June is scoliosis awareness month—making it a fitting time to talk about the important role that DCs can play when it comes to both detection and treatment of this particular condition.
According to the National Scoliosis Foundation (NSF), scoliosis affects approximately seven million people in the United States alone. This means that there is high likelihood that you will have patients with this abnormal curvature of the spine that “can impact the quality of life with limited activity, pain, reduced respiratory function, or diminished self-esteem.” And since the NSF further states that it “is a multifactorial disorder, which requires multidisciplinary research and treatment,” this is where chiropractic comes in.
Research has found that chiropractic can help individuals with scoliosis in a number of ways. For instance, one study published in the Journal of Chiropractic Medicine in late 2011 which involved 28 subjects with scoliosis found that, after six months of chiropractic care, they “reported improvements in pain, Cobb angle, and disability immediately following the conclusion of treatment.” Additionally, they still enjoyed these same advantages two years post-chiropractic treatment.
Marc Moramarco, DC, was the first U.S. physician certified in the Schroth Method (a non-surgical treatment that involves the use of scoliosis-specific exercises) in Germany, and he was generously willing to share what role he feels chiropractors play when it comes to scoliosis detection and treatment.
When it comes to scoliosis detection, “DCs can easily identify scoliosis via postural evaluation,” Moramarco says.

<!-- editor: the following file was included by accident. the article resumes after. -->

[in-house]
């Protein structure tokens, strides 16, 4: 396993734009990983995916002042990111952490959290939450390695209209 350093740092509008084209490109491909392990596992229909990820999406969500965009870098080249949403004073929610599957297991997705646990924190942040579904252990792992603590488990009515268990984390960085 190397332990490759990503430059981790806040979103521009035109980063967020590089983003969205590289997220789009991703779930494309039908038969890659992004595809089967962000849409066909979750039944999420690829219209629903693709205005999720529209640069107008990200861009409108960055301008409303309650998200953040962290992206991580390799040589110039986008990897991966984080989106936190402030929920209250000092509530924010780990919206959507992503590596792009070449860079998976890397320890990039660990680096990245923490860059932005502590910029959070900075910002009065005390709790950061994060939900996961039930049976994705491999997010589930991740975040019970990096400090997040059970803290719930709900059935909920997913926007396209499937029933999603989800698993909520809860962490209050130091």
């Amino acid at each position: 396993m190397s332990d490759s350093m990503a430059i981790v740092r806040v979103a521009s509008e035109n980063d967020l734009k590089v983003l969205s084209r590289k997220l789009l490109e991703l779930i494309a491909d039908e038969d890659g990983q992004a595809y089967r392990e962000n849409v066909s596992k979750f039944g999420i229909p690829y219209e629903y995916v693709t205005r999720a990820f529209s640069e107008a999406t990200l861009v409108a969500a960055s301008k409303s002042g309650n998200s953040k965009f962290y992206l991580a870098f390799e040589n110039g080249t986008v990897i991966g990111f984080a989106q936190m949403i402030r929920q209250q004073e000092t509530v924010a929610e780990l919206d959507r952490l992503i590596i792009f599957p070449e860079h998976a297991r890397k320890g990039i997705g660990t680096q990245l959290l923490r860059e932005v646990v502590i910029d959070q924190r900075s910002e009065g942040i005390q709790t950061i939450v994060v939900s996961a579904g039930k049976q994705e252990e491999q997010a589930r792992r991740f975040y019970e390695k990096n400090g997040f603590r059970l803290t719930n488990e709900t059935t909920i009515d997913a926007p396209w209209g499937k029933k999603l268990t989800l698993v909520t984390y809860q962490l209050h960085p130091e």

When conducting this type of visual inspection, you want to look for “shoulder and/or pelvic un-leveling, a dorsal rib cage prominence to one side (usually the right), and a ventral prominence on the opposite side of the dorsal rib cage prominence,” he says. “Sometimes in boys, pectus excavatum (a depressed sternal area) may be present.”
Two other ways to identify scoliosis, according to Moramarco, are with an Adam’s forward bend test and a scoliometer reading. When doing the scoliometer reading, Moramarco says that a five degree reading should prompt an x-ray. Additionally, he stresses that “history is important as well, because there is a 30 percent familial correlation.”
If scoliosis is diagnosed, Moramarco says that it is important to determine the cause as “the treatment plan will vary according to the origin.” Medical News Today reports that approximately 80 percent of the cases have an unknown cause (referred to as idiopathic scoliosis), and the remainder are mainly a result of neuromuscular conditions, such as cerebral palsy or muscular dystrophy. Yet, in rare circumstances, the cause can be congenital scoliosis (which means it’s been there since birth) or related to the gene GPR126. Sometimes differing leg lengths, bad posture, and the use of bags that can strain the back can create scoliosis as well.
As far as treatment is concerned, Moramarco says that “chiropractic manipulation may help with spinal and rib cage mobility. However, the main focus when treating scoliosis conservatively is via scoliosis specific exercise rehabilitation,” referring to the Schroth Practice which he provides his patients regularly at his Scoliosis3DC practice. “Schroth corrective breathing exercises are tremendously helpful but require special training,” he says. “As does the ADL (activities of daily living) instruction.”
Moramarco also states that chiropractors should take a more “proactive approach rather than ‘watch and wait’, the traditional model for a mild scoliosis.” This means monitoring the patient via photos and scoliometer, prompting an x-ray if a red flag arises.
“Chiropractors can begin to make a positive impact via 3D bracing which addresses the coronal, transverse, and sagittal planes in growing children at high rates of progression,” he says. “Part-time bracing also helps adults requiring pain management, spinal stabilization, and to help prevent progression.”
Research has confirmed the effects of bracing, with one study published in The New England Journal of Medicine reporting “the rate of treatment success was 72% after bracing, as compared with 48% after observation.”
Ultimately, DCs play a very important role with scoliosis, both with detection and treatment. That makes you an important player in effective healthcare for someone with this particular condition.